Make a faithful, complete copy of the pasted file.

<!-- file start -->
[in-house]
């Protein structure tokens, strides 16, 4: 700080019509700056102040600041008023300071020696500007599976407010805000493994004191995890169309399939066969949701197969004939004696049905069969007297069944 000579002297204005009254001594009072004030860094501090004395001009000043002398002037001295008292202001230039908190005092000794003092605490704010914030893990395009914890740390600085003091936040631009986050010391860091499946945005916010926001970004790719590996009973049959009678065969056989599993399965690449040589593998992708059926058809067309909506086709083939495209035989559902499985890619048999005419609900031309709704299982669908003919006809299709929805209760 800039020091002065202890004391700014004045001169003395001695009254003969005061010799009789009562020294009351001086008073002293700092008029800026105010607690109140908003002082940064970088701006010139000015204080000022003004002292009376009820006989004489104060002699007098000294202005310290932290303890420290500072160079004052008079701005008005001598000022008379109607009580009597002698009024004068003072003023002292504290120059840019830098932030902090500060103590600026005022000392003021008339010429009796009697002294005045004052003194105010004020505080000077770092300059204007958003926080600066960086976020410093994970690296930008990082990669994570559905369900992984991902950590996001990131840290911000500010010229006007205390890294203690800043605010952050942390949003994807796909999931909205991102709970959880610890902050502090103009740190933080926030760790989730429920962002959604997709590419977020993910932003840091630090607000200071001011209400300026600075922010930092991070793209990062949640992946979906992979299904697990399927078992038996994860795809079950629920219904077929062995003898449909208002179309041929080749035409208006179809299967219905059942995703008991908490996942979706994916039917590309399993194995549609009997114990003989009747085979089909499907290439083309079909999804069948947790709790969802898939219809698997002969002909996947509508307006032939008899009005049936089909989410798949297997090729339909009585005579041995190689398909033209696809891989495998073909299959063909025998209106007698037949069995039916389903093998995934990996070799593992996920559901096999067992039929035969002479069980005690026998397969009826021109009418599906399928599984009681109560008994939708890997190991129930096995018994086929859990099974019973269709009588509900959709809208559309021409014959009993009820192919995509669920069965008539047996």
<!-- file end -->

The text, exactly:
[in-house]
């Protein structure tokens, strides 16, 4: 700080019509700056102040600041008023300071020696500007599976407010805000493994004191995890169309399939066969949701197969004939004696049905069969007297069944 000579002297204005009254001594009072004030860094501090004395001009000043002398002037001295008292202001230039908190005092000794003092605490704010914030893990395009914890740390600085003091936040631009986050010391860091499946945005916010926001970004790719590996009973049959009678065969056989599993399965690449040589593998992708059926058809067309909506086709083939495209035989559902499985890619048999005419609900031309709704299982669908003919006809299709929805209760 800039020091002065202890004391700014004045001169003395001695009254003969005061010799009789009562020294009351001086008073002293700092008029800026105010607690109140908003002082940064970088701006010139000015204080000022003004002292009376009820006989004489104060002699007098000294202005310290932290303890420290500072160079004052008079701005008005001598000022008379109607009580009597002698009024004068003072003023002292504290120059840019830098932030902090500060103590600026005022000392003021008339010429009796009697002294005045004052003194105010004020505080000077770092300059204007958003926080600066960086976020410093994970690296930008990082990669994570559905369900992984991902950590996001990131840290911000500010010229006007205390890294203690800043605010952050942390949003994807796909999931909205991102709970959880610890902050502090103009740190933080926030760790989730429920962002959604997709590419977020993910932003840091630090607000200071001011209400300026600075922010930092991070793209990062949640992946979906992979299904697990399927078992038996994860795809079950629920219904077929062995003898449909208002179309041929080749035409208006179809299967219905059942995703008991908490996942979706994916039917590309399993194995549609009997114990003989009747085979089909499907290439083309079909999804069948947790709790969802898939219809698997002969002909996947509508307006032939008899009005049936089909989410798949297997090729339909009585005579041995190689398909033209696809891989495998073909299959063909025998209106007698037949069995039916389903093998995934990996070799593992996920559901096999067992039929035969002479069980005690026998397969009826021109009418599906399928599984009681109560008994939708890997190991129930096995018994086929859990099974019973269709009588509900959709809208559309021409014959009993009820192919995509669920069965008539047996």